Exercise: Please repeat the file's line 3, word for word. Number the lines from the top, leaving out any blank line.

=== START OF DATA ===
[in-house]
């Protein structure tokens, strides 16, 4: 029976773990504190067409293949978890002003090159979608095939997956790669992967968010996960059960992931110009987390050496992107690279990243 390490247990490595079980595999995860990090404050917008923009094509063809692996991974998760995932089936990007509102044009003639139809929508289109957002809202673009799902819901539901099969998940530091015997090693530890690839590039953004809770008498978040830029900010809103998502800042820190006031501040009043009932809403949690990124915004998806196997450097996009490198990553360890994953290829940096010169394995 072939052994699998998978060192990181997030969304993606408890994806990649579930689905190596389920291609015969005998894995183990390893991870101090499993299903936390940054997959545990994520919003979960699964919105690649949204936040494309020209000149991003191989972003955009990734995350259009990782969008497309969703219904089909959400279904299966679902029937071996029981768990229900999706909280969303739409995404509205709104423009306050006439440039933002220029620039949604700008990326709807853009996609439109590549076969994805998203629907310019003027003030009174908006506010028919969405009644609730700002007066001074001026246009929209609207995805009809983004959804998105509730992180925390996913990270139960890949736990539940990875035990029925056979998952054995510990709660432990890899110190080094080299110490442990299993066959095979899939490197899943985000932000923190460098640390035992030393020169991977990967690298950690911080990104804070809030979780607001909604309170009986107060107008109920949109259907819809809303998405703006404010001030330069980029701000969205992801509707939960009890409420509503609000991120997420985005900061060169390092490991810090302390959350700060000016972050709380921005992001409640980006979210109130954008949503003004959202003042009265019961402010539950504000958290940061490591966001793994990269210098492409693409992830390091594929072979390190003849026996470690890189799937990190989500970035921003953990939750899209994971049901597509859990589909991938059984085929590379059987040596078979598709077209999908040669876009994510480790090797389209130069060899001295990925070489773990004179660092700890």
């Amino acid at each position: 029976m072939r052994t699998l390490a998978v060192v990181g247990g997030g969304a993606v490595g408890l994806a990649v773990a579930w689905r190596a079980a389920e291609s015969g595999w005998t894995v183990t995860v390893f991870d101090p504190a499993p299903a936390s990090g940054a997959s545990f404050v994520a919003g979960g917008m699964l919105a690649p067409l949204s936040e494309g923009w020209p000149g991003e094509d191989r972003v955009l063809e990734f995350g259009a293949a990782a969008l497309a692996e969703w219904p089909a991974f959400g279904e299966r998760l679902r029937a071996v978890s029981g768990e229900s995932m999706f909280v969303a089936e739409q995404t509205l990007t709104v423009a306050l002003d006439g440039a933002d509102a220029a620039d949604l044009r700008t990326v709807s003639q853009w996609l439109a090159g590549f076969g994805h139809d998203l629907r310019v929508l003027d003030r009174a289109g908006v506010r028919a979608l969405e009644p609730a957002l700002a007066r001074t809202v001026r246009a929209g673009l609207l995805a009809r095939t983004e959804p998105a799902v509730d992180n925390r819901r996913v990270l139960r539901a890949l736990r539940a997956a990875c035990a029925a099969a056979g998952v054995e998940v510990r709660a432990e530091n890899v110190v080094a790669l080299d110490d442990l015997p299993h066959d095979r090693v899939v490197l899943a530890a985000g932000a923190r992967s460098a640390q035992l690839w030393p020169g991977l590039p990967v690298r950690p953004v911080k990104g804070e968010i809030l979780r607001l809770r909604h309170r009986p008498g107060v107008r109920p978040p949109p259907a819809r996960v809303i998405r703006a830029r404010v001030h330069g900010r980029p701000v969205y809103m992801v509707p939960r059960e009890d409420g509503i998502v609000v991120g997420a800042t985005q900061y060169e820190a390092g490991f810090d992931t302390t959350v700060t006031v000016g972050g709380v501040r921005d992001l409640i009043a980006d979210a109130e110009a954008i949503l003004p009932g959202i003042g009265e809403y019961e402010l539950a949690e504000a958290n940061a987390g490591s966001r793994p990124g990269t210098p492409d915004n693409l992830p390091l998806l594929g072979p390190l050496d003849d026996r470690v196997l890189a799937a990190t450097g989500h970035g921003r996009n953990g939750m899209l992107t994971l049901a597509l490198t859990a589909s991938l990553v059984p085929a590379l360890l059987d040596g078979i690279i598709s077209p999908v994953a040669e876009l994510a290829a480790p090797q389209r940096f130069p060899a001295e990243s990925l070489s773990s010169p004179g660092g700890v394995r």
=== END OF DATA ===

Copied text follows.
């Amino acid at each position: 029976m072939r052994t699998l390490a998978v060192v990181g247990g997030g969304a993606v490595g408890l994806a990649v773990a579930w689905r190596a079980a389920e291609s015969g595999w005998t894995v183990t995860v390893f991870d101090p504190a499993p299903a936390s990090g940054a997959s545990f404050v994520a919003g979960g917008m699964l919105a690649p067409l949204s936040e494309g923009w020209p000149g991003e094509d191989r972003v955009l063809e990734f995350g259009a293949a990782a969008l497309a692996e969703w219904p089909a991974f959400g279904e299966r998760l679902r029937a071996v978890s029981g768990e229900s995932m999706f909280v969303a089936e739409q995404t509205l990007t709104v423009a306050l002003d006439g440039a933002d509102a220029a620039d949604l044009r700008t990326v709807s003639q853009w996609l439109a090159g590549f076969g994805h139809d998203l629907r310019v929508l003027d003030r009174a289109g908006v506010r028919a979608l969405e009644p609730a957002l700002a007066r001074t809202v001026r246009a929209g673009l609207l995805a009809r095939t983004e959804p998105a799902v509730d992180n925390r819901r996913v990270l139960r539901a890949l736990r539940a997956a990875c035990a029925a099969a056979g998952v054995e998940v510990r709660a432990e530091n890899v110190v080094a790669l080299d110490d442990l015997p299993h066959d095979r090693v899939v490197l899943a530890a985000g932000a923190r992967s460098a640390q035992l690839w030393p020169g991977l590039p990967v690298r950690p953004v911080k990104g804070e968010i809030l979780r607001l809770r909604h309170r009986p008498g107060v107008r109920p978040p949109p259907a819809r996960v809303i998405r703006a830029r404010v001030h330069g900010r980029p701000v969205y809103m992801v509707p939960r059960e009890d409420g509503i998502v609000v991120g997420a800042t985005q900061y060169e820190a390092g490991f810090d992931t302390t959350v700060t006031v000016g972050g709380v501040r921005d992001l409640i009043a980006d979210a109130e110009a954008i949503l003004p009932g959202i003042g009265e809403y019961e402010l539950a949690e504000a958290n940061a987390g490591s966001r793994p990124g990269t210098p492409d915004n693409l992830p390091l998806l594929g072979p390190l050496d003849d026996r470690v196997l890189a799937a990190t450097g989500h970035g921003r996009n953990g939750m899209l992107t994971l049901a597509l490198t859990a589909s991938l990553v059984p085929a590379l360890l059987d040596g078979i690279i598709s077209p999908v994953a040669e876009l994510a290829a480790p090797q389209r940096f130069p060899a001295e990243s990925l070489s773990s010169p004179g660092g700890v394995r």